There is a growing gap between, on the one hand, the political and planning discourse, that calls for alternatives to urban sprawl and automobile dependence, and, on the other hand, the reality of urban development. Despite efforts to raise density, public transit use, and reliance on walking, relatively low-density, single-use, and automobile-dependent forms still prevail. The chapter addresses this gap within the context of the Toronto metropolitan region.

    I identify major attempts over the 2001–2007 period at achieving alternative models of urban development, which feature rising densities, multifunctionality, high levels of transit use and walking, along with the preservation...

  25. Planning for Sustainable Development in Montreal: A QUALIFIED SUCCESS
    (pp. 531-560)
    RAPHAËL FISCHLER and JEANNE M. WOLFE

    Sustainable development has become the leading paradigm for urban planning and management in Canada at least since the publication and adoption by the United Nations of the Brundtland report in 1987.¹ This chapter looks at the ways in which the city-region of Montreal has integrated the concept of sustainability in its policies and practices. As with most metropolitan areas, Montreal is subdivided into a large number of local and regional jurisdictions, each with its own fields of interest and agenda, but rarely united on precise political, economic, or social objectives, much less on the way to achieve them. All actors,...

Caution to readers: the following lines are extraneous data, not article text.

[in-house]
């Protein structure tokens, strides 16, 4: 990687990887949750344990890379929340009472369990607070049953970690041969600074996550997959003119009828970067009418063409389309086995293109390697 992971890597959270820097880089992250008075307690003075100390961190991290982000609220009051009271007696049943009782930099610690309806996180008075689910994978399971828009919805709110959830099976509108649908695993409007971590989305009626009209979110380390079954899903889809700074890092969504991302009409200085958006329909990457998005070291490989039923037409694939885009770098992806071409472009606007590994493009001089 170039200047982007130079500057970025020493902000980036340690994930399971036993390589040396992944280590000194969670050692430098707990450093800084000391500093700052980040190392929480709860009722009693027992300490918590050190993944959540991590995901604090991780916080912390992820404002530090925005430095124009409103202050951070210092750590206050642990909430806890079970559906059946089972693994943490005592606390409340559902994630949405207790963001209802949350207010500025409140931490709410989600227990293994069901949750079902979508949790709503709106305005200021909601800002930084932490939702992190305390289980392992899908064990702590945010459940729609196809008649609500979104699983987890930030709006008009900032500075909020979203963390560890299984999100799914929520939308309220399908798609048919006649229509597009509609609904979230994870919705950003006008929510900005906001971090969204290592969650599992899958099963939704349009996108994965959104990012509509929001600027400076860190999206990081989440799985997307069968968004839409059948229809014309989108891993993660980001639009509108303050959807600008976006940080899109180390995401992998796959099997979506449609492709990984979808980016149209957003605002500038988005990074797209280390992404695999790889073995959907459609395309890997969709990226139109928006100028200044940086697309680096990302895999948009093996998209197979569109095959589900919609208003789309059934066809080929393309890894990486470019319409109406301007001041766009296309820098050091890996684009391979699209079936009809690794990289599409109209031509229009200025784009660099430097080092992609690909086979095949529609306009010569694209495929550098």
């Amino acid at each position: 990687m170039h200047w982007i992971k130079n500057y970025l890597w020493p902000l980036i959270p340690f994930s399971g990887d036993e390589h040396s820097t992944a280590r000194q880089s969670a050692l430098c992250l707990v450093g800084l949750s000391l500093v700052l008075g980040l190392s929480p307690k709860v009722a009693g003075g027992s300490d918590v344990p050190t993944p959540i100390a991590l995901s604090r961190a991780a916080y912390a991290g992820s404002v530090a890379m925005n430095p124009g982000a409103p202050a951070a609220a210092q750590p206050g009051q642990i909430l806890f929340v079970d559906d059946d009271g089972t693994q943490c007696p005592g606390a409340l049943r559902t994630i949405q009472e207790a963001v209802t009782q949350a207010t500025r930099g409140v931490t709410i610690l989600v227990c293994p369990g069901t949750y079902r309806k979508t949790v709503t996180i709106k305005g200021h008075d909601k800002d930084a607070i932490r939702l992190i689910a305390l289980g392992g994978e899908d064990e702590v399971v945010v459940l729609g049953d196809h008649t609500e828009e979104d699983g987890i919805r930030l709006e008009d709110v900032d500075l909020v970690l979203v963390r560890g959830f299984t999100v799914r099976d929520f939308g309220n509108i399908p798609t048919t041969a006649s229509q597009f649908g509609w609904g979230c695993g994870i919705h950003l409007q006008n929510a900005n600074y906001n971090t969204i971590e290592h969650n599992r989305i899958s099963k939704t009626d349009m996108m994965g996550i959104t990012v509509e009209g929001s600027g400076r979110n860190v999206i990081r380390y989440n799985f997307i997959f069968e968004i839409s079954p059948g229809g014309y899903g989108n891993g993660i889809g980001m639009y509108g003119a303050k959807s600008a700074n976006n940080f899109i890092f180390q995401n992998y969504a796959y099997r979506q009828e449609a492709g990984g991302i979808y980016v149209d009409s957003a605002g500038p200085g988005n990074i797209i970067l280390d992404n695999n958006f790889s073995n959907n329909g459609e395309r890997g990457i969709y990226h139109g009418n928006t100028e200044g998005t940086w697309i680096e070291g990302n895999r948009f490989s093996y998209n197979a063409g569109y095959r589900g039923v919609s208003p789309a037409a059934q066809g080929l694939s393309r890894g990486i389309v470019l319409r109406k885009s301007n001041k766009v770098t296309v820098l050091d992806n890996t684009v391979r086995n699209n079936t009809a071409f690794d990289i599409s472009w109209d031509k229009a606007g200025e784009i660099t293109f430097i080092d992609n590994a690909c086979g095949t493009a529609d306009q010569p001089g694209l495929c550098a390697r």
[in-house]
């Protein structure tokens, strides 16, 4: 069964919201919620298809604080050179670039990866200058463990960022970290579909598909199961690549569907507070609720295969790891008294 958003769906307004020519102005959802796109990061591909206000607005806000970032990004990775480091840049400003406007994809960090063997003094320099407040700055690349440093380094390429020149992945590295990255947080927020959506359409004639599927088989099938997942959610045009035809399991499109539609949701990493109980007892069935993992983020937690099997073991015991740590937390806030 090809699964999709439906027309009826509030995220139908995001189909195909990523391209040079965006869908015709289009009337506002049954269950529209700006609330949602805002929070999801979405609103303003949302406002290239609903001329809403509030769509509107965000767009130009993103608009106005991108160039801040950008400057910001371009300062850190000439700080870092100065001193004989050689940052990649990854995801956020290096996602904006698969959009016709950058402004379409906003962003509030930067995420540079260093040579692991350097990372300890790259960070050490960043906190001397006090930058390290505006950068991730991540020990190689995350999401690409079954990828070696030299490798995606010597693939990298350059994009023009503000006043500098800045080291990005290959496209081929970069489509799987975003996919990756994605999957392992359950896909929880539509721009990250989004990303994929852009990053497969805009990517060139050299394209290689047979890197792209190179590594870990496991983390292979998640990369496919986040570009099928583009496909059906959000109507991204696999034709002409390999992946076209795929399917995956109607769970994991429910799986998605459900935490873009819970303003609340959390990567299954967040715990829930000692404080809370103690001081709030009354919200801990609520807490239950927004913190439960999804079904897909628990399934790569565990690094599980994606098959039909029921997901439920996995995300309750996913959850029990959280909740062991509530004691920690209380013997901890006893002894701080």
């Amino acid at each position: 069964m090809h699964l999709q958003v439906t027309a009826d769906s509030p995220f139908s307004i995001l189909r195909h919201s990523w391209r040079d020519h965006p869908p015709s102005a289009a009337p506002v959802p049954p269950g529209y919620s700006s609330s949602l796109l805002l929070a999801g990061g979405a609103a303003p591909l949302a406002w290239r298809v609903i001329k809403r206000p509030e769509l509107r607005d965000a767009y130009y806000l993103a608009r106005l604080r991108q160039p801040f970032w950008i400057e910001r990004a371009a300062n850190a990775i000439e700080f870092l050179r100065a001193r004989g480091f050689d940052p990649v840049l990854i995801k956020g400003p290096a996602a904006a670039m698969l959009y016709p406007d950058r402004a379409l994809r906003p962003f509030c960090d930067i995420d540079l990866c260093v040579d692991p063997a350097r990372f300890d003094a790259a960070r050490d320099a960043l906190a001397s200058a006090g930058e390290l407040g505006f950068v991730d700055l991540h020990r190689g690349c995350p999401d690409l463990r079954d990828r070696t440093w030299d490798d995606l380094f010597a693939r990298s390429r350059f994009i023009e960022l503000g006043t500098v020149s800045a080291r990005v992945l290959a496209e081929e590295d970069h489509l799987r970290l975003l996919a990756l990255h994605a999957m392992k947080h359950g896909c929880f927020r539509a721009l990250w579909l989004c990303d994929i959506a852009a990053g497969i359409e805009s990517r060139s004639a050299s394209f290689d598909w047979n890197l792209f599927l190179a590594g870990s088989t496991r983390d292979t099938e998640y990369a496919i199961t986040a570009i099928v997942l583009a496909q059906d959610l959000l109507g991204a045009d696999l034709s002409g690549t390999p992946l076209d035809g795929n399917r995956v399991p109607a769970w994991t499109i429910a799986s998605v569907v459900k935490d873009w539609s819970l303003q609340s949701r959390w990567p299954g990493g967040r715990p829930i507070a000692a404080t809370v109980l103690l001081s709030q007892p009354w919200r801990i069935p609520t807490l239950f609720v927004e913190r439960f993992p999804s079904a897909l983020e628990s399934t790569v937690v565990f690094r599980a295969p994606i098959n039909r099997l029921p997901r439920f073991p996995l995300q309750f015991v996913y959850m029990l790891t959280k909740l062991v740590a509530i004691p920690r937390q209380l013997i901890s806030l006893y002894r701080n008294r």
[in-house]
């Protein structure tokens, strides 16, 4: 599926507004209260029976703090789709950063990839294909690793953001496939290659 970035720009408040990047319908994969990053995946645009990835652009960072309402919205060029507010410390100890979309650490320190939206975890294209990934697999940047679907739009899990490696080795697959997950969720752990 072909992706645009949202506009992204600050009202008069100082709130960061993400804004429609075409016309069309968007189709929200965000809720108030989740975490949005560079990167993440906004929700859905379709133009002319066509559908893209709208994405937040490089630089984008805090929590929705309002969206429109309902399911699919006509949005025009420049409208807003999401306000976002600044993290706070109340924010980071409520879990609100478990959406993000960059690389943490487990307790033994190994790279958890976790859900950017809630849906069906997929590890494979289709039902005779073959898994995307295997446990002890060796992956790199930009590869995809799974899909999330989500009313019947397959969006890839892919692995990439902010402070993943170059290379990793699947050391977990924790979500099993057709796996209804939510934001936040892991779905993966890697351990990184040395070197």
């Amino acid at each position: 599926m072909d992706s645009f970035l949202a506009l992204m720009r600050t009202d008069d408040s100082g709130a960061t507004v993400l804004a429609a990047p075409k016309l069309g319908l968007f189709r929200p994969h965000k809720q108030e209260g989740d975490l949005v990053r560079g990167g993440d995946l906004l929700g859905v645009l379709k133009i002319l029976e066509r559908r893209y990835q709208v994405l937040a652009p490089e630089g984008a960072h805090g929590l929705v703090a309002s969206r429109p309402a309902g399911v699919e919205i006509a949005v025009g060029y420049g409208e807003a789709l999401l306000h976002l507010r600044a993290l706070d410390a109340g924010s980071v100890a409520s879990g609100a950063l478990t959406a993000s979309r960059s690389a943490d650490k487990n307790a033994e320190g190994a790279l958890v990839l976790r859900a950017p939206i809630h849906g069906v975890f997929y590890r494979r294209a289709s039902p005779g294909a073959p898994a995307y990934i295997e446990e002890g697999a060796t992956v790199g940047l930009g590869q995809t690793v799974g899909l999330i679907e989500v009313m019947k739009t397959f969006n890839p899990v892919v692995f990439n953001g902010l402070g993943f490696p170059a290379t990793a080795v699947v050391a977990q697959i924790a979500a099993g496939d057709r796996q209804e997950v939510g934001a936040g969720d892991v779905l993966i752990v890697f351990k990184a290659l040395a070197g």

26. Oil for Food—Energy, Equity, and Evolution of Urban Supermarket Locations: AN EDMONTON, ALBERTA, CASE STUDY
    (pp. 561-590)
    NAIRNE CAMERON, KAREN E. SMOYER-TOMIC, VLADIMIR YASENOVSKIY and CARL AMRHEIN

    This chapter explores the connections between urban sustainability and public health in the context of the physical manifestations of economic, sociocultural, and demographic processes shaping developed world cities, with a focus on a case study of supermarket access in the Canadian city of Edmonton, Alberta. Sustainability refers to the ability for both human and ecological systems to coexist and function effectively over time. Health is viewed here following the World Health Organization in terms of overall well-being, and not merely the absence of illness or infirmity. Public health is defined broadly as “the art and science of preventing disease, and...

  27. Green Sustainable Øresund Region: OR ECO-BRANDING COPENHAGEN AND MALMÖ?
    (pp. 591-610)
    STEFAN ANDERBERG and ERIC CLARK